Perhaps the most difficult moral exhortation in the New Testament is to forgive those who have offended us or to accept forgiveness from those whom we have offended. The first reading from Sirach and the Gospel parable bring attention to the centrality of forgiveness. Sirach says, “Forgive your neighbor’s injustice.” In the Gospel, Jesus says that we should forgive our brother or sister from our heart.
Why is forgiveness so difficult? In many instances, strong emotions reside in any supposed or real hurt. One experiences an injustice and a sense of unfairness. The irony of the situation rests in the fact that the person who has perpetrated the injustice is often a dear friend or family member.
Readers of the parable see two instances where a debt is owed. In the first case the servant brought before the king owed a huge amount of money. In the second circumstance, the servant wanted to collect a paltry sum from a fellow servant. Looking simply at the amounts owed, one sum is gargantuan and the other is miniscule.
When we hear this story, we have a reaction equal to the other servants concerning the injustice of the situation. The king acted generously while the fellow servant exacted what was his due. A sense of right and wrong cries out against the strictness of the unjust servant. The issue is not so much about the incomparability of the money owed as it is the lack of generosity on the part of the servant. He was forgiven so much, why did he forgive so little?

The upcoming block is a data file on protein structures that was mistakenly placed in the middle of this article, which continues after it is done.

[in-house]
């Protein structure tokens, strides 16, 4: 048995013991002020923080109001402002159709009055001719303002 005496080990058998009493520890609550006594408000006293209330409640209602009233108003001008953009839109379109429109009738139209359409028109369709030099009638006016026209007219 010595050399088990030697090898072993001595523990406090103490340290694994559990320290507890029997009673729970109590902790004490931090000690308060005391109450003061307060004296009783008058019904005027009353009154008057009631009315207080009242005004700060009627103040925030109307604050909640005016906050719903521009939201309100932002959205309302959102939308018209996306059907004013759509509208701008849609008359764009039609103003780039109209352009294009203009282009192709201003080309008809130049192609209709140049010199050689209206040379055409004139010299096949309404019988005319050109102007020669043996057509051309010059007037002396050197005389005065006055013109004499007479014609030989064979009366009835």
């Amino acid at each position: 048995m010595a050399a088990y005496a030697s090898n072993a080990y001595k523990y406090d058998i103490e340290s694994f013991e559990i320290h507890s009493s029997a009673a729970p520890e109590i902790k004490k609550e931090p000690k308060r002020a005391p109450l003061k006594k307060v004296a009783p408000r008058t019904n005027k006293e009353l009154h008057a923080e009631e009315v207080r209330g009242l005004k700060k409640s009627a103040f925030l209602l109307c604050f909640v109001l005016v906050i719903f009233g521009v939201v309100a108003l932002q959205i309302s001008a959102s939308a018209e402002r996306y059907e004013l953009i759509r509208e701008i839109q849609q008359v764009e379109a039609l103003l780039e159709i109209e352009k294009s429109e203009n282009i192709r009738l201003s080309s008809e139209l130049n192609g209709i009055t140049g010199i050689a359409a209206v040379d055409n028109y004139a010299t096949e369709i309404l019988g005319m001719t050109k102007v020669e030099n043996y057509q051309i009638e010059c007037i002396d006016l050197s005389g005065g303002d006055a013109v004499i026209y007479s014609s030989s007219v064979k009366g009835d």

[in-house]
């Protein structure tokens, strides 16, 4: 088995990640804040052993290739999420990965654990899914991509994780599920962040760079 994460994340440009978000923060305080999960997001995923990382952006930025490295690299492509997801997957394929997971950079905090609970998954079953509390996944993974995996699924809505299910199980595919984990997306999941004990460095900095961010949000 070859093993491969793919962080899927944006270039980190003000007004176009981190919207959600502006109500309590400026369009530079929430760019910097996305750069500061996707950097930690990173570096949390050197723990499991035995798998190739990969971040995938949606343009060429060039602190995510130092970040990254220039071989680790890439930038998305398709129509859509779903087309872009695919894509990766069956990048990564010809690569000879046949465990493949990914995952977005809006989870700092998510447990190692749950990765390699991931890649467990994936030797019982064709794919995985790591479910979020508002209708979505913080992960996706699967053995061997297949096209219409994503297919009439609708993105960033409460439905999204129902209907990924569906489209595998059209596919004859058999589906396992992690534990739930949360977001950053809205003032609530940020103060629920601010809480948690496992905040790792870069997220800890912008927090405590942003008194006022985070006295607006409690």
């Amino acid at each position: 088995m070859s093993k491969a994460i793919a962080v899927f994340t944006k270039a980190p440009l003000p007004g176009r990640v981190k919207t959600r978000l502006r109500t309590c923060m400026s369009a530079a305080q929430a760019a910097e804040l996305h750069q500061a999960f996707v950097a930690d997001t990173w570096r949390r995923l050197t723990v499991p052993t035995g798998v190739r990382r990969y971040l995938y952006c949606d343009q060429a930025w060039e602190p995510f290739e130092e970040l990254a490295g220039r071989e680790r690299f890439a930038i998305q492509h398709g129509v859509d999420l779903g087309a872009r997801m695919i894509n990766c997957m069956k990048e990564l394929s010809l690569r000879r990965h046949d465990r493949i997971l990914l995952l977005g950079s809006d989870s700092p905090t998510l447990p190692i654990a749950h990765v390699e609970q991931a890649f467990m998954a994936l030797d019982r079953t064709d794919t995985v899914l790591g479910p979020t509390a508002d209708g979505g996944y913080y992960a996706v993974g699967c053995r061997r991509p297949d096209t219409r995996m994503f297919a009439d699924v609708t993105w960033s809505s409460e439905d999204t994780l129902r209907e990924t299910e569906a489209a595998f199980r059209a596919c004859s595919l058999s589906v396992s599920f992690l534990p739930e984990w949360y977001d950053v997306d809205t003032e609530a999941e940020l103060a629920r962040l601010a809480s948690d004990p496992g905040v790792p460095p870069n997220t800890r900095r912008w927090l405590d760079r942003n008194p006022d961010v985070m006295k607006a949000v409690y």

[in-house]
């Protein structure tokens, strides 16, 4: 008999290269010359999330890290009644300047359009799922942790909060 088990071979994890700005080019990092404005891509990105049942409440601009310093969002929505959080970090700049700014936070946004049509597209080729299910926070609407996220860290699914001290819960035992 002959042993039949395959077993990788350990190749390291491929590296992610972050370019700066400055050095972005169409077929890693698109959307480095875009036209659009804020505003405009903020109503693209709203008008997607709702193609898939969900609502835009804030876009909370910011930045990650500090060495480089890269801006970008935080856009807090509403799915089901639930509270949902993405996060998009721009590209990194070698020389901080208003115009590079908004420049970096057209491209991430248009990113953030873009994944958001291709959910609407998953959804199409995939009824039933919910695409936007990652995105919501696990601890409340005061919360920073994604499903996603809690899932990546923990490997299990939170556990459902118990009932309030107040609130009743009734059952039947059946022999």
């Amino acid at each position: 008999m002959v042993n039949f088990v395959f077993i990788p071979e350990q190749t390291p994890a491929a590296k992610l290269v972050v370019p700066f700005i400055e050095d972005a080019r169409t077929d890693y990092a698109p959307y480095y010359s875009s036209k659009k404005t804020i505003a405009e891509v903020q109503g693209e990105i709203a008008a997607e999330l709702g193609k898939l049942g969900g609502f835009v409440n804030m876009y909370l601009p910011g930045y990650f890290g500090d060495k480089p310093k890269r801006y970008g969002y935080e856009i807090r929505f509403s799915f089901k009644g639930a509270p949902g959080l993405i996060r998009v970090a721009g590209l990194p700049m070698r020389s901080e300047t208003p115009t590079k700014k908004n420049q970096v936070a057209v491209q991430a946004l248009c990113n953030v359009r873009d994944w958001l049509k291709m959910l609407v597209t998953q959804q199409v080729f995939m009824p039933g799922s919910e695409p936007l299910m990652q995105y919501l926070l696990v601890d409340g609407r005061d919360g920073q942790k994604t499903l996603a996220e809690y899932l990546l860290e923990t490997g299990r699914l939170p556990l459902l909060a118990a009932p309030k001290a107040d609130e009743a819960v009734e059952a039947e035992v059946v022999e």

It is now time to look at the second half of forgiveness. How did the unjust servant accept the generosity of the king? If the servant had really understood this generosity he would have been willing to forgive the debt of his fellow servant. Jesus presents the two cases as if they were parallel. That is, the issue is not really about money but our willingness to forgive in the same manner in which we have been forgiven. What is our attitude when we have accepted forgiveness from another? Are we willing to do likewise when we need to forgive? One thing that is evident in the parable is that genuine forgiveness entails generosity on the part of the forgiver and the forgiven.
Sirach exhorts his readers to “remember the Most High’s covenant and overlook faults.” Jesus tells Peter that he should forgive not seven times but 77 times. Or, in other words, without end. Two things are evident in these readings. First, both readings encourage us to act as God acts with respect to forgiveness. Second, true forgiveness is basically an act of bestowing and receiving generosity from another. Lack of forgiveness is one manifestation of self-absorbed non-Christian living and the reading from Romans reminds us that we should not live for ourselves.
Fr. Treloar, an assistant director at Jesuit Retreat House, Oshkosh, has served as a professor, lecturer, author and academic administrator.